At that moment, clients entered the adjoining meeting room. To Udo’s surprise, it was a team of five women and one man.

“Take care of your little one and join the meeting. We need you!”

There was more despair than anger in Udo’s voice. Jessica sighed in exhaustion. “I am also concerned. I need this negotiation to take place.”

She set Keith up in the small conference room, in the corner, with snacks, his favourite pencils and a colouring book.

Hurrying to a meeting, she asked some colleagues to look after him. They were happy to meet the charming child and spend some time talking to him.

As soon as she entered the meeting room, Jessica felt uncomfortably stiff. The meeting was not going well.

For Udo and his team, Jessica’s appearance was a relief. They knew that if anyone could save the meeting and complete the negotiations, it would be her.

“We just don’t think you can find the right tone or language to market our company. We are a women’s and children’s brand, and judging from our communication with you so far, we are not sure you can adapt to our market. We can’t take that big of a risk.”

“But let me assure you,” Udo began to explain. “My colleagues and I have built a very…”

“Excuse me, but is that a child banging on the window?”

One of the women on the client’s team spotted the child.

It was Keith! He was pounding and looking at Jessica through the glass, trying to get her attention.

“This is getting worse and worse! I’m going to get fired for sure.”

The colleagues who were supposed to be watching Keith tried to persuade him to step back, but the little boy wouldn’t move.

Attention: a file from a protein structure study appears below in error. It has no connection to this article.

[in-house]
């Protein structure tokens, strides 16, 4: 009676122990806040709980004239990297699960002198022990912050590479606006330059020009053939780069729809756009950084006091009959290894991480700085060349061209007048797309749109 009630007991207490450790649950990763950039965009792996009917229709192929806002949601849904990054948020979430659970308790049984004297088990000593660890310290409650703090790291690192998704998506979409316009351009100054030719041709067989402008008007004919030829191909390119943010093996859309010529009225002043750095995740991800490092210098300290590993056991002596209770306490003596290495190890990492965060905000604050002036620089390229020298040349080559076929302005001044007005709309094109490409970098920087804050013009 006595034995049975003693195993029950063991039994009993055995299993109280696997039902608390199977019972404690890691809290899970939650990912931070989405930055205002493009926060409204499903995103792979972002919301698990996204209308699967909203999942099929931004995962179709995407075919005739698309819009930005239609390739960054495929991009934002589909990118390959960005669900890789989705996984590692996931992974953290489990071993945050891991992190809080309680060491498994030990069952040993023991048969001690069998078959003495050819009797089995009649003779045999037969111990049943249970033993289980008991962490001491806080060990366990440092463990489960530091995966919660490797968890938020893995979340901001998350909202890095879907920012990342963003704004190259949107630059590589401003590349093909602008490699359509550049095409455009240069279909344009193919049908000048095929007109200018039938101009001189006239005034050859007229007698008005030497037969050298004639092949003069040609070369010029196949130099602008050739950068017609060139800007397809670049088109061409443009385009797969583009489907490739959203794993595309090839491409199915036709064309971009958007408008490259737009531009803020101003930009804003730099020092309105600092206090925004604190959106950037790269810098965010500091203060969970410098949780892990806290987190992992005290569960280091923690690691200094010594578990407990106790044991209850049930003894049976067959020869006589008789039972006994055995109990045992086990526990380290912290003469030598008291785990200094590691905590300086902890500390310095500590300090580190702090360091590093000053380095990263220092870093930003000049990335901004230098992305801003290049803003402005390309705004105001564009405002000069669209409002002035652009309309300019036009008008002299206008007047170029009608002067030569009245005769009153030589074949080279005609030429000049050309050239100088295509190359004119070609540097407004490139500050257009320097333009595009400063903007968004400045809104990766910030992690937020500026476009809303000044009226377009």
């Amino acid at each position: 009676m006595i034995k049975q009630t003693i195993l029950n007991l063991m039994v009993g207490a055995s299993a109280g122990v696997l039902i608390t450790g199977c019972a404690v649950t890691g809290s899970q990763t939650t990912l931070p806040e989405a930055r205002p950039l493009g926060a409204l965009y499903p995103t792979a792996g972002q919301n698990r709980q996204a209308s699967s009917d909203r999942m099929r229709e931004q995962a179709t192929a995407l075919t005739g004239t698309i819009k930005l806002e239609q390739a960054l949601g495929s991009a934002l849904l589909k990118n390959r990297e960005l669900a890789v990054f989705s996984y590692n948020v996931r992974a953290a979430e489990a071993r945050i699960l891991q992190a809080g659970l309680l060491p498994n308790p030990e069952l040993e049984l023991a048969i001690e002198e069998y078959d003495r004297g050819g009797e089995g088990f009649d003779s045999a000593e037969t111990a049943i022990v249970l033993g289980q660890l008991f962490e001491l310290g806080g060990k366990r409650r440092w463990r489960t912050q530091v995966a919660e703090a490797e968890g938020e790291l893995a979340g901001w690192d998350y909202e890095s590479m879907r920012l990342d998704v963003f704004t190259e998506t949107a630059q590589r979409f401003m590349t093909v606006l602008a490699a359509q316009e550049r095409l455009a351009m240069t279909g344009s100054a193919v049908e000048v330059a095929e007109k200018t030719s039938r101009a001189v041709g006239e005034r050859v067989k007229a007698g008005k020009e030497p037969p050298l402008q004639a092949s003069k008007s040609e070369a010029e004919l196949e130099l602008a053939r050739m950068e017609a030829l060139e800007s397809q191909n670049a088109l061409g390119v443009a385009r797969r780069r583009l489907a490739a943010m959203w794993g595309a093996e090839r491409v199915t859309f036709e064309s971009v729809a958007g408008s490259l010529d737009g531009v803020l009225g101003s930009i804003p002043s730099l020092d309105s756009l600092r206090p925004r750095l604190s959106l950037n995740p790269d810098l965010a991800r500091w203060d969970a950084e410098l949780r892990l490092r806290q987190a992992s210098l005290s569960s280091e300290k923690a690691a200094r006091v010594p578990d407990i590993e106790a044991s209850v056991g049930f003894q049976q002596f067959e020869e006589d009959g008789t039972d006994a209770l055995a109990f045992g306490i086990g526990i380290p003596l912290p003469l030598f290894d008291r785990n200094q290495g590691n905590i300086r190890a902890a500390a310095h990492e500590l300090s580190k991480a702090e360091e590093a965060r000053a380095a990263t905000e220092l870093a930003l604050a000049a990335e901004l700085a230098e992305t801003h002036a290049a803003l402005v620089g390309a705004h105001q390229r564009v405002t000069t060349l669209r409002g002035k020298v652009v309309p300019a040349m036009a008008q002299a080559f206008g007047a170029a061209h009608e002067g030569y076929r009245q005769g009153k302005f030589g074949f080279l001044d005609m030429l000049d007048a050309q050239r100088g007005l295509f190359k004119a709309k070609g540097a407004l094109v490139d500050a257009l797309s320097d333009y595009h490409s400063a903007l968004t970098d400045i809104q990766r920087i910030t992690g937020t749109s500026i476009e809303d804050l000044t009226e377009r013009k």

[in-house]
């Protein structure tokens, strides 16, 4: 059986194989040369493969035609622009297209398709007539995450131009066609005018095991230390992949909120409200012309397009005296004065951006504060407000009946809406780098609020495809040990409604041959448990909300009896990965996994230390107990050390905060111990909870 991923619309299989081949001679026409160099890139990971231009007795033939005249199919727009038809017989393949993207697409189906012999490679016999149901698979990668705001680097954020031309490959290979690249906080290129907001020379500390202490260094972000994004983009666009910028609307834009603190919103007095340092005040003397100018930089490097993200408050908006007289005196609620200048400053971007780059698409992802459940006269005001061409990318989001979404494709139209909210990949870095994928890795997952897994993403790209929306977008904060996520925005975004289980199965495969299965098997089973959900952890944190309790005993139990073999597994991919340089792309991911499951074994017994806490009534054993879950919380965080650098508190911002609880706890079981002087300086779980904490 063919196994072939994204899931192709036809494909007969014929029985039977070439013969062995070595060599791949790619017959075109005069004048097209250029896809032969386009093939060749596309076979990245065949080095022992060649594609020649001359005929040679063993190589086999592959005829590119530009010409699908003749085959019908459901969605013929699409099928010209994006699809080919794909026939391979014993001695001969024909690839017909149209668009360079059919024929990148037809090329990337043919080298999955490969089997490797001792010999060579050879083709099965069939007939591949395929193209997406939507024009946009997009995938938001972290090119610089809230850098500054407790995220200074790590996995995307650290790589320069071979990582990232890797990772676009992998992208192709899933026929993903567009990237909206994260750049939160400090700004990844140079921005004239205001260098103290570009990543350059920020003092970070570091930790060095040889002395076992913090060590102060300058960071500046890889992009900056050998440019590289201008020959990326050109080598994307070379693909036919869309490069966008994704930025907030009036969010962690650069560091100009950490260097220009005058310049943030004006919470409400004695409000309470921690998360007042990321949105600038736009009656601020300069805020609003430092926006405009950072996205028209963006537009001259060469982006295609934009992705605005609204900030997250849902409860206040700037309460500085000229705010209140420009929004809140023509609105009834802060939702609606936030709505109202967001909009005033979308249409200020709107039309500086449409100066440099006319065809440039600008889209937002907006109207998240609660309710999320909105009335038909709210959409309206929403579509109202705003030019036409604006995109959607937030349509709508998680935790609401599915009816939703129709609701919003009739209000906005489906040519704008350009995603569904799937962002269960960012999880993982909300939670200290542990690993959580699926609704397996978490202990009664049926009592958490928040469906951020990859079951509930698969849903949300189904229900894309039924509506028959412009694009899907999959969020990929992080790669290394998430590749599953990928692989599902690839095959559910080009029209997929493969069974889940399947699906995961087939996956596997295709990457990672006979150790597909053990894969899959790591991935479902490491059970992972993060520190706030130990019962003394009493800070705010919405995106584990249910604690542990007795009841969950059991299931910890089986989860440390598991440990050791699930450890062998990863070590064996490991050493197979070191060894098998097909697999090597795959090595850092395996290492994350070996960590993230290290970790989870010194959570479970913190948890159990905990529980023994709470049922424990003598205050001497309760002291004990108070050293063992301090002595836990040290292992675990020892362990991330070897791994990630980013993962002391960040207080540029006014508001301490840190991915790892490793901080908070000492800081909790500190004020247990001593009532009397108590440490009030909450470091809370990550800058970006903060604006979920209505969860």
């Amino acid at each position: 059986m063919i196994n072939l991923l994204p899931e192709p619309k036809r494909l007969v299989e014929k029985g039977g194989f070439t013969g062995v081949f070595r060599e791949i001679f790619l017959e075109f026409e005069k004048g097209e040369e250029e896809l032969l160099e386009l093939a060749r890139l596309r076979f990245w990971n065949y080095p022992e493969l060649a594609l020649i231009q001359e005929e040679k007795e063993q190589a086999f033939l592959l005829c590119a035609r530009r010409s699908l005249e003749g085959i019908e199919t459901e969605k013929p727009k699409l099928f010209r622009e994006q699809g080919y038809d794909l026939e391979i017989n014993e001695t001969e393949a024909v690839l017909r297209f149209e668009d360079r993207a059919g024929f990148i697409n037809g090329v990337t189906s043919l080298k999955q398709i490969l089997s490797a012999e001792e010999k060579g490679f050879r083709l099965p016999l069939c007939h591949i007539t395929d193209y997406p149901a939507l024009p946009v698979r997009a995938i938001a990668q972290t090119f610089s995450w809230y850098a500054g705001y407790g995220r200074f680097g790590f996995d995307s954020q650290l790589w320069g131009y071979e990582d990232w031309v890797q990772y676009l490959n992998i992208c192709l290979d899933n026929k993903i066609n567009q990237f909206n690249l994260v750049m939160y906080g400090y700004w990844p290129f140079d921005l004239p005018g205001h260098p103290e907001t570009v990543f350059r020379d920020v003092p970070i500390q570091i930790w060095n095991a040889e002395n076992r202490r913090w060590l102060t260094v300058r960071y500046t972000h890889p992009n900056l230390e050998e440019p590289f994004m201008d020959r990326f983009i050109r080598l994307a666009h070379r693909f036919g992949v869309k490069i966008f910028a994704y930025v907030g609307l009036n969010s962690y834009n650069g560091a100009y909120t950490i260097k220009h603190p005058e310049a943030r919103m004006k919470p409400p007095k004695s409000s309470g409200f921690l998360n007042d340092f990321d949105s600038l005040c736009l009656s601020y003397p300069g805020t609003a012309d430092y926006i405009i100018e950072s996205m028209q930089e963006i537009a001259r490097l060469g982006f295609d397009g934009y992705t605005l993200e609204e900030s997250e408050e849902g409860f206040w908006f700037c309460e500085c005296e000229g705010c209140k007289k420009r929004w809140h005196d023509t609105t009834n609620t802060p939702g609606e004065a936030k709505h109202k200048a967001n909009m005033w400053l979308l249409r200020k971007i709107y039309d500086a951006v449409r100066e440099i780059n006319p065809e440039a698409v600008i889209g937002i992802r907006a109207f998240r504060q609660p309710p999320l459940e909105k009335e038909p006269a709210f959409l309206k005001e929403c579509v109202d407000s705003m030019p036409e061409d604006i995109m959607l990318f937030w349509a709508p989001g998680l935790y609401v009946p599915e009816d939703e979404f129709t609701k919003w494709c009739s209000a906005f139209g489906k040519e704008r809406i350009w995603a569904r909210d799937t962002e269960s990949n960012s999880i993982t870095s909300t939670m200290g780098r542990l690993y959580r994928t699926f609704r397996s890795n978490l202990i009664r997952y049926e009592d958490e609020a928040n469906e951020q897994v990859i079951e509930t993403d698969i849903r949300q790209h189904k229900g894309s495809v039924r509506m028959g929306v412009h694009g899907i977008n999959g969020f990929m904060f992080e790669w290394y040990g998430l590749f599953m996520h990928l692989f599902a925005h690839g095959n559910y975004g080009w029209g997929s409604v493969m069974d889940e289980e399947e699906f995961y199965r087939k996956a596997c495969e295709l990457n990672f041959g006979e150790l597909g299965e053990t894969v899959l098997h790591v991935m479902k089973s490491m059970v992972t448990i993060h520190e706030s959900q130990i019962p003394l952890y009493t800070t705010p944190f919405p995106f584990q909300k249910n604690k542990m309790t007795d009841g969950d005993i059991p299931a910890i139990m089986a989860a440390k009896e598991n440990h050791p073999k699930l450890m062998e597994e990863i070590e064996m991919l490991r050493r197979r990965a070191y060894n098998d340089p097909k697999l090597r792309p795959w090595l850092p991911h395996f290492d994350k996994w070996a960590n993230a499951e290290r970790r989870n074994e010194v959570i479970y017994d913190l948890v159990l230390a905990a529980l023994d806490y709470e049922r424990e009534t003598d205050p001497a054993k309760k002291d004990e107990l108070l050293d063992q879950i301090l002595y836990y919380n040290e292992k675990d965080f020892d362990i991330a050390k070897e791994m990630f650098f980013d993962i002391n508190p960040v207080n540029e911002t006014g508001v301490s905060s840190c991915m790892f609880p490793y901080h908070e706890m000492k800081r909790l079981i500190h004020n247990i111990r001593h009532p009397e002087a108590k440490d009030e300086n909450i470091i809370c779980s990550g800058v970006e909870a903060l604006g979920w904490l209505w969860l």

Udo gave in and opened the door slightly.

“Hey mate, not now, okay? Jessica’s busy, she’ll be with you shortly.”

Udo tried to convince the boy, but to no avail.

“I have to talk to Mama. Mama!” Keith called out louder this time. Jessica rushed to him.

“Oh, let the boy in, okay?” One of the customers was curious to know what the child would say.

“Mum, I’ve changed my mind. We don’t eat pancakes. I know you don’t like pancakes. And we’ve been eating a lot of sugar lately. So I think we should have broccoli for lunch. Just broccoli. I hate this, but I broke the toy you bought me yesterday.”

When Keith finally stopped to catch his breath and wait for his mother to answer, all the customers burst into laughter. They couldn’t wait to see him up close.

“Come here, young man. What’s your name?”

“Keith!” – he replied with his characteristic dimpled smile.

“Keith, dear. Come back in five minutes and we’ll all take you out to lunch together. What do you say?”

Jessica nodded at the courtesy of the customers and escorted Keith out.

“You didn’t tell me that you have a child-friendly workplace. That makes a lot of difference. Let’s talk about it again. But this time we want to hear from this young woman,” they said, pointing to Jessica.

Jessica did not hesitate. She spent days working to develop the perfect proposal and contract for the clients. She presented it all with confidence and enthusiasm.

And just as she was about to finish, Keith knocked on the door again.

“You said five minutes. Five minutes expired!”

Udo and Jessica smile awkwardly at the clients, hoping that they have managed to convince them to finish their negotiations.

The six managers give each other a brief glance and wink approvingly.

“Well, ladies and gentlemen. We are in agreement. We would like to offer you a one-year, million-dollar contract. All thanks to this little boy and his wonderful mother.”

“You know, you should think about hiring more women to resume work. They bring a certain clarity and warmth that can be beneficial to your business.”

Udo looked at Jessica, who was glowing with pride. As they left the boardroom, he whispered to her: “I’m really sorry about what happened, Jess. You’re brilliant. I think I deserve some broccoli.”